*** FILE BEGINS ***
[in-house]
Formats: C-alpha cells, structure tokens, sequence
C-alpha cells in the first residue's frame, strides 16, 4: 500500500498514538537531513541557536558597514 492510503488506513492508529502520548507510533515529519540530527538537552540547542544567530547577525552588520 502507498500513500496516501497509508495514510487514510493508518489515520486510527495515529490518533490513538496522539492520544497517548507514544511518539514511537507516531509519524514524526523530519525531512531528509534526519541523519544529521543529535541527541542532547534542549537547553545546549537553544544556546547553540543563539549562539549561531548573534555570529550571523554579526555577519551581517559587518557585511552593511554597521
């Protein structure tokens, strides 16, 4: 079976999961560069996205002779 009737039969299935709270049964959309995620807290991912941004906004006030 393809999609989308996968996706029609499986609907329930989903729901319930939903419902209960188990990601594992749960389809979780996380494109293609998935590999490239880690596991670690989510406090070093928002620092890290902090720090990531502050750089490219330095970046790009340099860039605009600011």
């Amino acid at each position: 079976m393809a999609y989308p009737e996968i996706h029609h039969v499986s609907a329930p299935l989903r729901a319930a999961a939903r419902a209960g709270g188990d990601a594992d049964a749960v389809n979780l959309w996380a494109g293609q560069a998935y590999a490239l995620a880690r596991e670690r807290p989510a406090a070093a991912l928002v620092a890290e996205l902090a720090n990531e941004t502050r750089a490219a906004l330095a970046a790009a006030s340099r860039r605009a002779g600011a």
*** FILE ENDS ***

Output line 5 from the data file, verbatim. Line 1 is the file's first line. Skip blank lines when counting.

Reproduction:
């Amino acid at each position: 079976m393809a999609y989308p009737e996968i996706h029609h039969v499986s609907a329930p299935l989903r729901a319930a999961a939903r419902a209960g709270g188990d990601a594992d049964a749960v389809n979780l959309w996380a494109g293609q560069a998935y590999a490239l995620a880690r596991e670690r807290p989510a406090a070093a991912l928002v620092a890290e996205l902090a720090n990531e941004t502050r750089a490219a906004l330095a970046a790009a006030s340099r860039r605009a002779g600011a």